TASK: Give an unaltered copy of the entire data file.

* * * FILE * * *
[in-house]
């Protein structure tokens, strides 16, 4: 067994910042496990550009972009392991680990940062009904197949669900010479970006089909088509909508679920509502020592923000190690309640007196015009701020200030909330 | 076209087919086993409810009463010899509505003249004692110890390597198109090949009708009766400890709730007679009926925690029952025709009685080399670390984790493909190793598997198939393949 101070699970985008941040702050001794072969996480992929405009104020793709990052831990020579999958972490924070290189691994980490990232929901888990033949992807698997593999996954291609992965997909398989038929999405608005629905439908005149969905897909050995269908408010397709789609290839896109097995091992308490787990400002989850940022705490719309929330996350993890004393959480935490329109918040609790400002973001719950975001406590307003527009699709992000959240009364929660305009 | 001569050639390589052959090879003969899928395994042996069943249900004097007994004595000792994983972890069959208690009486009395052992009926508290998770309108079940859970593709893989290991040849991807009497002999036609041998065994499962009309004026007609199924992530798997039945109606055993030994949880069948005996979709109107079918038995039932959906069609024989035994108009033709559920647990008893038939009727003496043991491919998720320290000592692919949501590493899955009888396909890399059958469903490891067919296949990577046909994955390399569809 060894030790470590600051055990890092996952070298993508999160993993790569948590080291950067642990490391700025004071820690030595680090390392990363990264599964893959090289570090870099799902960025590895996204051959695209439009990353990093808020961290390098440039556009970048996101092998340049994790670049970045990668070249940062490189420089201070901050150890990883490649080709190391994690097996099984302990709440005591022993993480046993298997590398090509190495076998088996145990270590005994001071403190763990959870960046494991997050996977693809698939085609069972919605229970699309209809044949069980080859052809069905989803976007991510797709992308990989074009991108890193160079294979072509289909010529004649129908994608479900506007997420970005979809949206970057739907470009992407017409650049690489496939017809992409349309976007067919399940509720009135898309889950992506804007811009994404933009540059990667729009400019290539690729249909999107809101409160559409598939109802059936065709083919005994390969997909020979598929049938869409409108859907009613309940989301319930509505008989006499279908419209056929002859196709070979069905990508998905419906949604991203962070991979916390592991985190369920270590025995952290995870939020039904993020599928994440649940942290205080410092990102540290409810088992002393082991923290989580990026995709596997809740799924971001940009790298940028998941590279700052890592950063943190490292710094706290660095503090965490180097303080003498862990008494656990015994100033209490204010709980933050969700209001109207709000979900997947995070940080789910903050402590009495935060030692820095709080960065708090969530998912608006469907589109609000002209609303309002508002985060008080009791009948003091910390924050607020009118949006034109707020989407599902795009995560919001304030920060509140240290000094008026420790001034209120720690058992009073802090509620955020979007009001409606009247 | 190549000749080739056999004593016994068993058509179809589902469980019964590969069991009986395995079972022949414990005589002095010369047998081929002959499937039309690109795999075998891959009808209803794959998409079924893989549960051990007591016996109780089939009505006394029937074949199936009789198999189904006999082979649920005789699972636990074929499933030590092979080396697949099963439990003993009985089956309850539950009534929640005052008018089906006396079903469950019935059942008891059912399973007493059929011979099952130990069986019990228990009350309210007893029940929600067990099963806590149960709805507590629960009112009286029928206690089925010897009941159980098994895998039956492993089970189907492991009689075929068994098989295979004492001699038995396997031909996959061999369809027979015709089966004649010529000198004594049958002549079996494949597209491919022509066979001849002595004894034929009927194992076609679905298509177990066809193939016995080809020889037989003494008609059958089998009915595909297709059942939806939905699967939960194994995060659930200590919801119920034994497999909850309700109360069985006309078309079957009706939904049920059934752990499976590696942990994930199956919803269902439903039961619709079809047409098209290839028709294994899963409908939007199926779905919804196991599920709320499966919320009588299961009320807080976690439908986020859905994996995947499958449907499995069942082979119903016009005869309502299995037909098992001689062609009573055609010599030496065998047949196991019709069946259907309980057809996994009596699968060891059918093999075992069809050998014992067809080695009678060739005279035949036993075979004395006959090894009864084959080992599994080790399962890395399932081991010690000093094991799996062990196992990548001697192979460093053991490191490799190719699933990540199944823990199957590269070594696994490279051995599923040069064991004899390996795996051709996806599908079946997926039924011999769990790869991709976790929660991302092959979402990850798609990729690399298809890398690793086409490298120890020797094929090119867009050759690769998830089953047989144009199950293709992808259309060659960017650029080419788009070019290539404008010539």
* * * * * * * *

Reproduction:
[in-house]
């Protein structure tokens, strides 16, 4: 067994910042496990550009972009392991680990940062009904197949669900010479970006089909088509909508679920509502020592923000190690309640007196015009701020200030909330 | 076209087919086993409810009463010899509505003249004692110890390597198109090949009708009766400890709730007679009926925690029952025709009685080399670390984790493909190793598997198939393949 101070699970985008941040702050001794072969996480992929405009104020793709990052831990020579999958972490924070290189691994980490990232929901888990033949992807698997593999996954291609992965997909398989038929999405608005629905439908005149969905897909050995269908408010397709789609290839896109097995091992308490787990400002989850940022705490719309929330996350993890004393959480935490329109918040609790400002973001719950975001406590307003527009699709992000959240009364929660305009 | 001569050639390589052959090879003969899928395994042996069943249900004097007994004595000792994983972890069959208690009486009395052992009926508290998770309108079940859970593709893989290991040849991807009497002999036609041998065994499962009309004026007609199924992530798997039945109606055993030994949880069948005996979709109107079918038995039932959906069609024989035994108009033709559920647990008893038939009727003496043991491919998720320290000592692919949501590493899955009888396909890399059958469903490891067919296949990577046909994955390399569809 060894030790470590600051055990890092996952070298993508999160993993790569948590080291950067642990490391700025004071820690030595680090390392990363990264599964893959090289570090870099799902960025590895996204051959695209439009990353990093808020961290390098440039556009970048996101092998340049994790670049970045990668070249940062490189420089201070901050150890990883490649080709190391994690097996099984302990709440005591022993993480046993298997590398090509190495076998088996145990270590005994001071403190763990959870960046494991997050996977693809698939085609069972919605229970699309209809044949069980080859052809069905989803976007991510797709992308990989074009991108890193160079294979072509289909010529004649129908994608479900506007997420970005979809949206970057739907470009992407017409650049690489496939017809992409349309976007067919399940509720009135898309889950992506804007811009994404933009540059990667729009400019290539690729249909999107809101409160559409598939109802059936065709083919005994390969997909020979598929049938869409409108859907009613309940989301319930509505008989006499279908419209056929002859196709070979069905990508998905419906949604991203962070991979916390592991985190369920270590025995952290995870939020039904993020599928994440649940942290205080410092990102540290409810088992002393082991923290989580990026995709596997809740799924971001940009790298940028998941590279700052890592950063943190490292710094706290660095503090965490180097303080003498862990008494656990015994100033209490204010709980933050969700209001109207709000979900997947995070940080789910903050402590009495935060030692820095709080960065708090969530998912608006469907589109609000002209609303309002508002985060008080009791009948003091910390924050607020009118949006034109707020989407599902795009995560919001304030920060509140240290000094008026420790001034209120720690058992009073802090509620955020979007009001409606009247 | 190549000749080739056999004593016994068993058509179809589902469980019964590969069991009986395995079972022949414990005589002095010369047998081929002959499937039309690109795999075998891959009808209803794959998409079924893989549960051990007591016996109780089939009505006394029937074949199936009789198999189904006999082979649920005789699972636990074929499933030590092979080396697949099963439990003993009985089956309850539950009534929640005052008018089906006396079903469950019935059942008891059912399973007493059929011979099952130990069986019990228990009350309210007893029940929600067990099963806590149960709805507590629960009112009286029928206690089925010897009941159980098994895998039956492993089970189907492991009689075929068994098989295979004492001699038995396997031909996959061999369809027979015709089966004649010529000198004594049958002549079996494949597209491919022509066979001849002595004894034929009927194992076609679905298509177990066809193939016995080809020889037989003494008609059958089998009915595909297709059942939806939905699967939960194994995060659930200590919801119920034994497999909850309700109360069985006309078309079957009706939904049920059934752990499976590696942990994930199956919803269902439903039961619709079809047409098209290839028709294994899963409908939007199926779905919804196991599920709320499966919320009588299961009320807080976690439908986020859905994996995947499958449907499995069942082979119903016009005869309502299995037909098992001689062609009573055609010599030496065998047949196991019709069946259907309980057809996994009596699968060891059918093999075992069809050998014992067809080695009678060739005279035949036993075979004395006959090894009864084959080992599994080790399962890395399932081991010690000093094991799996062990196992990548001697192979460093053991490191490799190719699933990540199944823990199957590269070594696994490279051995599923040069064991004899390996795996051709996806599908079946997926039924011999769990790869991709976790929660991302092959979402990850798609990729690399298809890398690793086409490298120890020797094929090119867009050759690769998830089953047989144009199950293709992808259309060659960017650029080419788009070019290539404008010539």